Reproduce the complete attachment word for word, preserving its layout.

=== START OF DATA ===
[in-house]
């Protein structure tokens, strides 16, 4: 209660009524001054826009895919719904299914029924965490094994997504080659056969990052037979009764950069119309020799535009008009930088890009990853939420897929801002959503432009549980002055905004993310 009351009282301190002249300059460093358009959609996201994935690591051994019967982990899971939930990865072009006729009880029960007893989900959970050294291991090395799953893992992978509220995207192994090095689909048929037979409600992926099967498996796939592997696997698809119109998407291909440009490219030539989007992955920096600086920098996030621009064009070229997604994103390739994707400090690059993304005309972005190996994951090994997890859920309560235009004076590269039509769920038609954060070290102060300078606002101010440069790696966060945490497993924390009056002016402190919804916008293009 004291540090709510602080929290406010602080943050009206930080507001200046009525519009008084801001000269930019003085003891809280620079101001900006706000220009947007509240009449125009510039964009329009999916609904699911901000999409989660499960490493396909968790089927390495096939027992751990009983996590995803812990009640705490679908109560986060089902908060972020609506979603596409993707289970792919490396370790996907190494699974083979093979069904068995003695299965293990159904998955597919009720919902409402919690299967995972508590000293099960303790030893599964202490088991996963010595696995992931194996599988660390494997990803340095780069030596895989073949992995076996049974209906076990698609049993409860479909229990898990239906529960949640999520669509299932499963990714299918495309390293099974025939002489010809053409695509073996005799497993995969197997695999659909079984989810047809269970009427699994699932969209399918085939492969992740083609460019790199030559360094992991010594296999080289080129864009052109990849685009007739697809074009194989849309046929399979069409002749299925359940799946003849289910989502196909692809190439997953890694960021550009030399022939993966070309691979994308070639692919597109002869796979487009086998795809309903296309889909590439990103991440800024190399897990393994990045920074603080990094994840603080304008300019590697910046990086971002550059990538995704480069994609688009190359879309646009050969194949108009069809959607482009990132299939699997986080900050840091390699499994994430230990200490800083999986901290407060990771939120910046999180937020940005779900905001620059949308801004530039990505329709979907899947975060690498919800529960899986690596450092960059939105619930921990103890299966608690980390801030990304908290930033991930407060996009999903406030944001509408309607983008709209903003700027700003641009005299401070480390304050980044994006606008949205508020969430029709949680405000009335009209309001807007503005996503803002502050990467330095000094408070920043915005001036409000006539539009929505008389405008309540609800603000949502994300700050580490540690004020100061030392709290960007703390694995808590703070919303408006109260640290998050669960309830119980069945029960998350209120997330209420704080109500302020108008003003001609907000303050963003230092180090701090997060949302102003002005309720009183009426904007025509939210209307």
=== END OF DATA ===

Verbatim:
[in-house]
């Protein structure tokens, strides 16, 4: 209660009524001054826009895919719904299914029924965490094994997504080659056969990052037979009764950069119309020799535009008009930088890009990853939420897929801002959503432009549980002055905004993310 009351009282301190002249300059460093358009959609996201994935690591051994019967982990899971939930990865072009006729009880029960007893989900959970050294291991090395799953893992992978509220995207192994090095689909048929037979409600992926099967498996796939592997696997698809119109998407291909440009490219030539989007992955920096600086920098996030621009064009070229997604994103390739994707400090690059993304005309972005190996994951090994997890859920309560235009004076590269039509769920038609954060070290102060300078606002101010440069790696966060945490497993924390009056002016402190919804916008293009 004291540090709510602080929290406010602080943050009206930080507001200046009525519009008084801001000269930019003085003891809280620079101001900006706000220009947007509240009449125009510039964009329009999916609904699911901000999409989660499960490493396909968790089927390495096939027992751990009983996590995803812990009640705490679908109560986060089902908060972020609506979603596409993707289970792919490396370790996907190494699974083979093979069904068995003695299965293990159904998955597919009720919902409402919690299967995972508590000293099960303790030893599964202490088991996963010595696995992931194996599988660390494997990803340095780069030596895989073949992995076996049974209906076990698609049993409860479909229990898990239906529960949640999520669509299932499963990714299918495309390293099974025939002489010809053409695509073996005799497993995969197997695999659909079984989810047809269970009427699994699932969209399918085939492969992740083609460019790199030559360094992991010594296999080289080129864009052109990849685009007739697809074009194989849309046929399979069409002749299925359940799946003849289910989502196909692809190439997953890694960021550009030399022939993966070309691979994308070639692919597109002869796979487009086998795809309903296309889909590439990103991440800024190399897990393994990045920074603080990094994840603080304008300019590697910046990086971002550059990538995704480069994609688009190359879309646009050969194949108009069809959607482009990132299939699997986080900050840091390699499994994430230990200490800083999986901290407060990771939120910046999180937020940005779900905001620059949308801004530039990505329709979907899947975060690498919800529960899986690596450092960059939105619930921990103890299966608690980390801030990304908290930033991930407060996009999903406030944001509408309607983008709209903003700027700003641009005299401070480390304050980044994006606008949205508020969430029709949680405000009335009209309001807007503005996503803002502050990467330095000094408070920043915005001036409000006539539009929505008389405008309540609800603000949502994300700050580490540690004020100061030392709290960007703390694995808590703070919303408006109260640290998050669960309830119980069945029960998350209120997330209420704080109500302020108008003003001609907000303050963003230092180090701090997060949302102003002005309720009183009426904007025509939210209307």